We hear this all of the time.
Why aren’t men feminists? Are men really so shallow minded as to think that the stereotypes are true, that all feminists are man-haters? Are they scared that their patriarchy is being threatened? Do men not understand that feminism can help them too?
Of course, it can’t be that simple: many men do understand. But the moment they say that they disagree with feminism, they face a problem. They are told that, despite maybe having been the victim of gender discrimination themselves or having felt the pain of women close to them, they can only be ‘allies’. They are told that they can’t call themselves feminists without being approved by a woman. They are silenced whenever they have an original opinion, simply because they are men - they are ‘mansplainers’ and ‘privileged’, and therefore can have no valid contribution. They certainly aren’t allowed to take a leading position, even if they stick to the mainstream line - suddenly we’re talking about a ‘woman’s movement’.
Feminism appears to be a reverse Tardis: smaller and more excluding on the inside.
If feminists want to exclude men, that’s problematic for a gender equality movement (surely it’s better to have everybody on board if we are ever going to have progress? surely it’s better to preach inclusion and love instead, and actually practice that? surely, even if men are the sole oppressors, it is useful to hear their opinions to know how best to change them?). But I suppose we could accept it, and simply not call ourselves feminists. Many men do that, seemingly rejecting feminism; though of course, it was feminism who rejected them.
These men can then tackle their own issues. Masculism is growing to fill the void left by the women-dominated feminism, and it has a number of problems to deal with. Unfortunately, feminism has become one of them.
Masculism is naturally not in opposition to feminism. It isn’t an alternative to feminism. It is a complimentary movement, and no feminist is complete without also being a masculist - and vice versa. It is acceptable to specialise in one gender’s issues, but they are interlinked to the extent that you really have to care about both to call yourself a true gender egalitarian.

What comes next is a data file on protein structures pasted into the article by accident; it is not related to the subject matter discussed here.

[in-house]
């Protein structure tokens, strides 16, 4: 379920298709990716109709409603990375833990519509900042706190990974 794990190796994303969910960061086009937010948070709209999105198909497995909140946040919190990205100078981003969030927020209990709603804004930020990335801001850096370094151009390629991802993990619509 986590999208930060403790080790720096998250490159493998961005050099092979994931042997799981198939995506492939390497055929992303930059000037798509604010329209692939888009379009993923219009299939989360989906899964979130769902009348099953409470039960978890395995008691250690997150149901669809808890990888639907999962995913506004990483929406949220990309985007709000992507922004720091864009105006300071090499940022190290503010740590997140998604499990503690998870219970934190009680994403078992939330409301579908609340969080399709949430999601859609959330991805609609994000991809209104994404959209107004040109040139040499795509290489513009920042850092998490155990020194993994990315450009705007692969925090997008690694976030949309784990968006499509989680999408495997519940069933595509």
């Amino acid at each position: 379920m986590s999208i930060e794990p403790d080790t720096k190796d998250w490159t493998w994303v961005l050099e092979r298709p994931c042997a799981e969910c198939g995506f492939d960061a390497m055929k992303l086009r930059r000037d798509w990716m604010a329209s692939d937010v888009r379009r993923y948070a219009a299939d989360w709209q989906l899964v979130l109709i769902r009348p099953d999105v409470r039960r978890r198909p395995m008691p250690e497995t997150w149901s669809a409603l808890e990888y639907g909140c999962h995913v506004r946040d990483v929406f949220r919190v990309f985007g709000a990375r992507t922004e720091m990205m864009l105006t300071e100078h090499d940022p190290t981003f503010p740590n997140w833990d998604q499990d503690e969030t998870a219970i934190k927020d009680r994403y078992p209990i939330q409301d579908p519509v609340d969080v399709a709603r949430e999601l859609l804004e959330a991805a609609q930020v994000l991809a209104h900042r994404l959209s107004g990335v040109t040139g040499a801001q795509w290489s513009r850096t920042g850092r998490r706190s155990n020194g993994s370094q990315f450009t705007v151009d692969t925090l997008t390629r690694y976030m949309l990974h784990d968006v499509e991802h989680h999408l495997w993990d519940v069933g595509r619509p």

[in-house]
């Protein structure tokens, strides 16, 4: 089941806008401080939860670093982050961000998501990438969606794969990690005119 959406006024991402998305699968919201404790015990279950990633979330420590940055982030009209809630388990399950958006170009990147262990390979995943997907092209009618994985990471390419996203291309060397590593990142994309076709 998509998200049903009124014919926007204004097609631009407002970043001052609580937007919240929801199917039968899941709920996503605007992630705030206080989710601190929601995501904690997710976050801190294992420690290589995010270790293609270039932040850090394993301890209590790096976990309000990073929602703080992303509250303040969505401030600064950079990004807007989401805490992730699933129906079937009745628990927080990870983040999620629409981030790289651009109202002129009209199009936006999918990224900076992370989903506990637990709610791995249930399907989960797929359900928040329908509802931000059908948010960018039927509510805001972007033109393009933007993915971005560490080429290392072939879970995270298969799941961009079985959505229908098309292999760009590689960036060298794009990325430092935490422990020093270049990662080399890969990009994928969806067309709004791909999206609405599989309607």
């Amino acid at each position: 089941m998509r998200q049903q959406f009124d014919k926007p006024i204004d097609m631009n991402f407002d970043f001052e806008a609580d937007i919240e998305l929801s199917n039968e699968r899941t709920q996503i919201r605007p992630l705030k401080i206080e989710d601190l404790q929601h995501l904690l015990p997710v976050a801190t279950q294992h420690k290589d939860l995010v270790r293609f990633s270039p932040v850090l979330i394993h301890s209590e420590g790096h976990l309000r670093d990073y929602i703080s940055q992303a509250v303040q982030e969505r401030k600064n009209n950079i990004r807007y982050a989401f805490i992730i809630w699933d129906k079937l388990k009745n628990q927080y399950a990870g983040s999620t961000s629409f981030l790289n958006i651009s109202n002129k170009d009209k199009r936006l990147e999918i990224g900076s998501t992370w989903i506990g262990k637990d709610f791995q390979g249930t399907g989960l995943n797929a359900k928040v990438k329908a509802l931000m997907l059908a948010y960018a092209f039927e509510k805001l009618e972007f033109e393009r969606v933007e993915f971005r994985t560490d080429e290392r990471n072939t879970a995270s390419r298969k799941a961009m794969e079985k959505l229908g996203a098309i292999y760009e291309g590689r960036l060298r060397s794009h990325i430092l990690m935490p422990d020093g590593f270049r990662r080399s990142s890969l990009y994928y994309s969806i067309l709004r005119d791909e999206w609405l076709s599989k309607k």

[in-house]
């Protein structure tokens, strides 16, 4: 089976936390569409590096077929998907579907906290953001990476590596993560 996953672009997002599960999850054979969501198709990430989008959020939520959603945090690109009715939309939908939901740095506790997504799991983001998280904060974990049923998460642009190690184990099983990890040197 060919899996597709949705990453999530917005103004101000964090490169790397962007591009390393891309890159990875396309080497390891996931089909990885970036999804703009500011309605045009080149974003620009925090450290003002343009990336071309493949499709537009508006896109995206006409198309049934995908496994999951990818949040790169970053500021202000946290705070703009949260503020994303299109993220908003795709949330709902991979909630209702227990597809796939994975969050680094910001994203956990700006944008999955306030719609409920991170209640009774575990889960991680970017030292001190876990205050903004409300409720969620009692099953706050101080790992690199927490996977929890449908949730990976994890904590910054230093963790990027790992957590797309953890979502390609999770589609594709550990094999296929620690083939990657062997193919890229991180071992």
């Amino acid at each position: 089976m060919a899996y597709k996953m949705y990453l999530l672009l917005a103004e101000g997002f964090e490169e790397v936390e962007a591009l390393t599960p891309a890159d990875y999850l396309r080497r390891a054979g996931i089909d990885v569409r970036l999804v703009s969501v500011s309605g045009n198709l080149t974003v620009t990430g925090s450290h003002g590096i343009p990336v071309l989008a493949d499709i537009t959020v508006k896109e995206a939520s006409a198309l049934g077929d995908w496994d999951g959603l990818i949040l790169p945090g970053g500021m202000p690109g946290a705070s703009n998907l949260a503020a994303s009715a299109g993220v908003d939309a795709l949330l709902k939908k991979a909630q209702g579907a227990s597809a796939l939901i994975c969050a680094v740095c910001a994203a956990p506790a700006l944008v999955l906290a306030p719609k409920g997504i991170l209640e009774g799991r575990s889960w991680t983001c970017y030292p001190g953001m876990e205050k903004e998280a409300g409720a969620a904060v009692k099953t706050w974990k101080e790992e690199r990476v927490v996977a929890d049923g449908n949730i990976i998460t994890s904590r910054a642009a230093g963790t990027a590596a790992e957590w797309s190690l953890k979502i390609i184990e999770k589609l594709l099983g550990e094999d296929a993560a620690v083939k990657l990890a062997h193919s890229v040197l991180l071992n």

So why do we see conflict? It turns out that feminists think masculism is unnecessary. Some will say that it is impossible for men to suffer, as women have a monopoly on victimhood. They are a privilege-denying problem in themselves. But masculism is also suppressed by those feminists who accept that men can be victims to some extent, and they tell the same old lies to do it: feminism tackles men’s issues too. You don’t need your own movement, we do it for you.
Earlier we saw that this simply isn’t true, and the proposal of women who don’t understand men’s suffering dictating men’s rights and whether male experiences are invalid… doesn’t that sound just a little hypocritical considering that men aren’t even allowed to doubt a woman’s voice in feminism (or even agree with it, in some circumstances)? Feminists shouldn’t be trying to engulf men’s rights whilst not allowing the men to follow, even if they adequately dealt with the issues - which they don’t.
Anti-feminists frequently complain that feminism doesn’t focus on men enough, and they are told that feminism is a woman’s movement that shouldn’t have to focus on men. But when men try to start a men’s movement, or simply declare themselves not feminism, they are heavily criticised by a feminism which suddenly claims to accommodate both genders perfectly.
You can have it one way, and that is problematic. You can have it the other way. But you can’t have the best of both, because that’s the worst of both for men: you have an enforced monopoly here, and we have laws against them for a reason. If there was only one food store in my country, I would have to buy my food from you. If you were biased against me, I wouldn’t be able to. My only option would be to source the food myself… but of course, your legal protected monopoly prevents me from doing that. I would starve, just as you’re starving those men who are truly passionate about gender equality.
You can discriminate against us (for whatever justifications) and be a woman’s movement in a free market where there are allowed to be men’s movements. Or you can be the monopoly, but ensure that you are open minded and tolerate everybody on an equal basis. But you can’t be both, because that just isn’t right.
For the record, I’m a man and a feminist. Like a minority of men, I still have hope for feminism, and I support it; even if that involves asking it to change. It’s about time that relationship was reciprocated.
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